A flag raising ceremony in Grangemouth’s Zetland Park signalled the next stage of the long awaited regeneration of the historic public amenity.
One of the long held dreams of Friends of Zetland Park – along with the park’s regeneration – was to have different local organisations and groups fly their flags in the park.
Cunningham House care home, located near the park in Abbotsgrange Road, provides specialist care for people with dementia. Residents at the facility worked together with an artist to come up with a design for a flag to celebrate their links with Zetland Park and the result of the collaboration was plain for all to see when it was raised aloft during a ceremony last weekend.
Friends of Zetland Park hope this flag raising – which also marks the end of the park regeneration project’s development phase – will be the first of many.
The project is working to secure £900,000 from the National Lottery Heritage Fund to begin the next stage of its regeneration next year.
Back in December 2017 the plan to regenerate the park received a £127,300 boost from the Heritage Lottery Fund – as it was known then – and over £60,000 raised by various groups and individuals.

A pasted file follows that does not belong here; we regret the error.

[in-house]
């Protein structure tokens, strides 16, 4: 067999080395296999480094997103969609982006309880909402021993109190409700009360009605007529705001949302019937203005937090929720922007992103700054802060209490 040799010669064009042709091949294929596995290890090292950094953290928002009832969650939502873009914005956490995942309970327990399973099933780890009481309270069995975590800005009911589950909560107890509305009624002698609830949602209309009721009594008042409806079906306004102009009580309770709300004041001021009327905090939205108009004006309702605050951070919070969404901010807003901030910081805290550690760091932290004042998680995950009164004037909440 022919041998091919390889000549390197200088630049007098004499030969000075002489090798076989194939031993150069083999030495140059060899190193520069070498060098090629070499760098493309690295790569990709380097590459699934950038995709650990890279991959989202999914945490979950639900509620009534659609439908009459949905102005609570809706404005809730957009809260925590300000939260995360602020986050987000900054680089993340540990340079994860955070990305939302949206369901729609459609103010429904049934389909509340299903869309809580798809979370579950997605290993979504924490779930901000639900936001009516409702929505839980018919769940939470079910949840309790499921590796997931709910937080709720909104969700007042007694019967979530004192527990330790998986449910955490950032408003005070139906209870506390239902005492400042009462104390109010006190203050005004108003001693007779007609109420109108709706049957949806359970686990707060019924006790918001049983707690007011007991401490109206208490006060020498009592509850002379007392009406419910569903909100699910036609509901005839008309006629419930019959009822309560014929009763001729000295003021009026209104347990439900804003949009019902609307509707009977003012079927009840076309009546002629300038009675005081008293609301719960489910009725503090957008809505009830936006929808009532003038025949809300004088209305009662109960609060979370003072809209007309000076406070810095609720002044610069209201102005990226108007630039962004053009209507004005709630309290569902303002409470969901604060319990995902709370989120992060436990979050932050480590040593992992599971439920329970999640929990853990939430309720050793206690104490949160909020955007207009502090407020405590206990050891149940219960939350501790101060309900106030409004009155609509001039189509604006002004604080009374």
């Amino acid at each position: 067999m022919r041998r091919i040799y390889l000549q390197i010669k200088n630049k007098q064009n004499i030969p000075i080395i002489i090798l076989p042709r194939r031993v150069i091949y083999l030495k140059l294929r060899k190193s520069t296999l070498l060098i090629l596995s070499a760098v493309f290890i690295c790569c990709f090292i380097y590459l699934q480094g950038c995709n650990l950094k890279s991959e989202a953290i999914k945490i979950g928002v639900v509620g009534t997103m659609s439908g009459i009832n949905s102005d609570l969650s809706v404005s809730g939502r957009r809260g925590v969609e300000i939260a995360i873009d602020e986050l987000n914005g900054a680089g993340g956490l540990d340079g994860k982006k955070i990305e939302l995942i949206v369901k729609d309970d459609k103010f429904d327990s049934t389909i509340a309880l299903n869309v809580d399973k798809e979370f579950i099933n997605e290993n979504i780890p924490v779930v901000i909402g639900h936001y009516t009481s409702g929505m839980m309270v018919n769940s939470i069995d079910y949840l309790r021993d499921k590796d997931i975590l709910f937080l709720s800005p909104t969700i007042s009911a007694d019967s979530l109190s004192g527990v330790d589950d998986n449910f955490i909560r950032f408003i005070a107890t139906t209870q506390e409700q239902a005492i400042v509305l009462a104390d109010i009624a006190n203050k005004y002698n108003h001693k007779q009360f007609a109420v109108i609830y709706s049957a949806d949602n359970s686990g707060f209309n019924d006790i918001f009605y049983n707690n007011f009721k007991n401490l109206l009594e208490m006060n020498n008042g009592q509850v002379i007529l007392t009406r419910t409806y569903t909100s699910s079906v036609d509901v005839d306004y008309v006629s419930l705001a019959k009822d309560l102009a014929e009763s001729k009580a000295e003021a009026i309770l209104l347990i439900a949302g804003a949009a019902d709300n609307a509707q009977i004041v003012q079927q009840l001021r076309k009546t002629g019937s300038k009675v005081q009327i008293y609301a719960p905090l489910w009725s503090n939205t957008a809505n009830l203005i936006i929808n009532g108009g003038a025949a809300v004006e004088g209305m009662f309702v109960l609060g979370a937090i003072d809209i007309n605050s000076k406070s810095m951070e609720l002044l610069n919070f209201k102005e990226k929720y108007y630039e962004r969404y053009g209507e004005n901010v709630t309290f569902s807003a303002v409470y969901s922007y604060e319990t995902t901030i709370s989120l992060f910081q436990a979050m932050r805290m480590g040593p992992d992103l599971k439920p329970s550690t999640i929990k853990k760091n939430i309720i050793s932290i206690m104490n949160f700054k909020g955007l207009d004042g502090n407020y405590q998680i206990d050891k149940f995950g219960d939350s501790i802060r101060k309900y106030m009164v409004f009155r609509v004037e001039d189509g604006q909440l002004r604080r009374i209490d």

The park’s updated regeneration masterplan had 681 responses when it went out to public consultation.
“To get that level of response has been absolutely fantastic,” said project manager Allana Hughes earlier this year. “This is a strong project which sits right at the heart of community – there are lots of opportunities for different people within the community to get involved.
“You’re not going to please all the people all the time, but we have taken the general themes of what people were concerned about and have been able to address these.”
There are plans for a permanent stage in the park that can be used all year round – not just for Grangemouth Children’s Day – as a seating area, outdoor classroom or performance space.
The park’s current stage is provided by Falkirk Council every year to enable the town’s annual Children’s Day to go ahead, but financial pressures mean this may not be possible in the future, so a permanent stage would be a welcome addition.
The new masterplan will not see the park’s fountain fully restored to working order or filled with water due to the fact it would mean removing original parts of the historical fountain’s structure.
Other key features of the long awaited refurbishment of the historic park include new landscaping proposals around the war memorial, a naturalised pond on the site of the old paddling pool, a new play area, a new performance space, heritage interpretation features and a relocated kiosk and toilets.
Residents also backed plans to improve the rose garden in the park, but not to turn it into “an ornamental tribute to the petrochemical process”.
A group, which includes volunteers from Grangemouth Horticultural Society, are currently working together to design a revamped rose garden.